From a reader…
Something that I have been wondering about is whether or not the Church could deny marrying a couple where one intended spouse was previously married, had children then the Church granted an annulment [declaration of nullity] saying the marriage was invalid. Could it be argued that, for the sake of the children from the first marriage, a new marriage would not be possible until those children were adult age and the damage minimized from a parent’s new marriage and family? I’m not sure I explained my question well but I see so many damaged children struggling with assorted wounds and disorders from marriage and remarriage and new children and new step parents and all that instability. If Amoris Laetitia guides Pastors to consider what’s better for children in new unions, shouldn’t the Church also be mindful of protecting children from [of?] previous unions, even if those first unions were granted annulments?
GUEST CANONIST RESPONSE:
A monitum (warning) or vetitum (prohibition) is usually only applied to one party or both if one or both of the parties simulated their matrimonial consent (i.e., said “yes,” but meant “no”), and therefore either should not or must not attempt marriage in the future until it is certain that nothing stands in the way of a valid and licit celebration of marriage, in accordance with canon 1066 of the Code of Canon Law; or if there is still present in one party or the other (or both) a serious anomaly or grave affliction of the psyche which rendered the marriage null due to incapacity to contract marriage (e.g., this can be anything from alcoholism or drug addiction to schizophrenia) as under such circumstances it is also necessary to verify ahead of time that any possible future attempt at marriage will not result in an invalid marriage (emphasizing once again the immense importance of canon 1066, the admonitions of which are gravely incumbent upon those who prepare people for marriage). [Fr. Z adds: Can. 1066: Before a marriage is celebrated, it MUST be EVIDENT that NOTHING stands in the way of its valid and licit celebration. – EMPHASES added!]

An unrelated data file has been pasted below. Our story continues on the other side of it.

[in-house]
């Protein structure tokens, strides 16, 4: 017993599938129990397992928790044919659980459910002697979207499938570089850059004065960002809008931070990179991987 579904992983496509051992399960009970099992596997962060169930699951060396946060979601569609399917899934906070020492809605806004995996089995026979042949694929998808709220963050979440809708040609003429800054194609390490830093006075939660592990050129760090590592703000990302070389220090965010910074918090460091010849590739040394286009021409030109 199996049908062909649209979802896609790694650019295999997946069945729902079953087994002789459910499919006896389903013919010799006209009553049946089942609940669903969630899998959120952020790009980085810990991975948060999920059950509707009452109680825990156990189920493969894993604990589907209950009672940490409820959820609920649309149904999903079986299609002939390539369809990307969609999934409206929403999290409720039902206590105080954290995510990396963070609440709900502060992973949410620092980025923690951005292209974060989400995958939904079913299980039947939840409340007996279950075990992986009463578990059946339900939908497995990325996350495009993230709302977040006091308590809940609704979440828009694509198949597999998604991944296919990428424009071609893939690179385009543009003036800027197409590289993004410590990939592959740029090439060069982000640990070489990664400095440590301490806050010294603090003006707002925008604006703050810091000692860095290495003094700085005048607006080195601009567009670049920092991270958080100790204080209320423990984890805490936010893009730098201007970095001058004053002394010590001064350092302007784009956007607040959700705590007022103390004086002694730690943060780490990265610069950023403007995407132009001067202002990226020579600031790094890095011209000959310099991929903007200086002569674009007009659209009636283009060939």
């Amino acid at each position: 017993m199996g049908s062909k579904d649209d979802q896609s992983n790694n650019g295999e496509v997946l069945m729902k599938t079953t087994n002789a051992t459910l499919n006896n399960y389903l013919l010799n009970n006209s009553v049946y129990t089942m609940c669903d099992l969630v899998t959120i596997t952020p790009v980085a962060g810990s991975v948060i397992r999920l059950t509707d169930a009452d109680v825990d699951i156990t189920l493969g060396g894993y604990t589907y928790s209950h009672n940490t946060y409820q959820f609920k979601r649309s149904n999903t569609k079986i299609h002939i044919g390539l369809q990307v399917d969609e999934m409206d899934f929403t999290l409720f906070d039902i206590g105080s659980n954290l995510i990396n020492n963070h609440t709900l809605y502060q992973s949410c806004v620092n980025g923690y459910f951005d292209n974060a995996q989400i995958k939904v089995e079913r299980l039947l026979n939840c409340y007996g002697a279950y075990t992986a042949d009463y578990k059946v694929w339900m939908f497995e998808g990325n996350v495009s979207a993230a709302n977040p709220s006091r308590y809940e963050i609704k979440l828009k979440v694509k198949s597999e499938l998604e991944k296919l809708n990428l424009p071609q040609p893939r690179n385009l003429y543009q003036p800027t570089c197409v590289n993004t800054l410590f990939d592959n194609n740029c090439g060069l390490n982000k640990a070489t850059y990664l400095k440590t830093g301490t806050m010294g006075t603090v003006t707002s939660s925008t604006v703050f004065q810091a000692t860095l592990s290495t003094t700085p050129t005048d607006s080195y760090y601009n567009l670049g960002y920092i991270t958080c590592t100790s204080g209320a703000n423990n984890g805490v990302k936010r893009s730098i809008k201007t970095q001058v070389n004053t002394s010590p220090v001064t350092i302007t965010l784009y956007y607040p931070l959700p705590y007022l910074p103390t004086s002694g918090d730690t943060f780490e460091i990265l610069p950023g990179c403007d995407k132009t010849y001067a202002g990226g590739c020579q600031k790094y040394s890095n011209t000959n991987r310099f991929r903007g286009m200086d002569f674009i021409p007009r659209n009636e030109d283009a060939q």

I have never heard of anyone who had a marriage declared null — having been declared free to marry and not having monitum or vetitum attached — having their right to marry (ius connubii) impacted or restricted due to the age of any offspring involved.
A Tribunal’s competence is to make a determination about the marriage presented at the request of one or both parties and, if necessary, to make provisions regarding any possibility of a future invalid attempt at marriage.
Ultimately, there is only so much any Tribunal can do. Painful family situations can often be addressed at the parish level or through counseling. Most family dysfunction is beyond the scope of any Tribunal’s competence to address or resolve.
That long-term, delicate, and time-intensive work must be left to others, in other sectors of the Church outside of the judicial branch.
Canon law can only do so much.
Fr. Z JUMPS IN
In addition to the monitum and vetitum, when a party is bound by a natural bond to a children from a previous union, can. 1071 §1, 3° requires the permission of the local ordinary before it may proceed.
It would be good for that to be spelled out in decrees.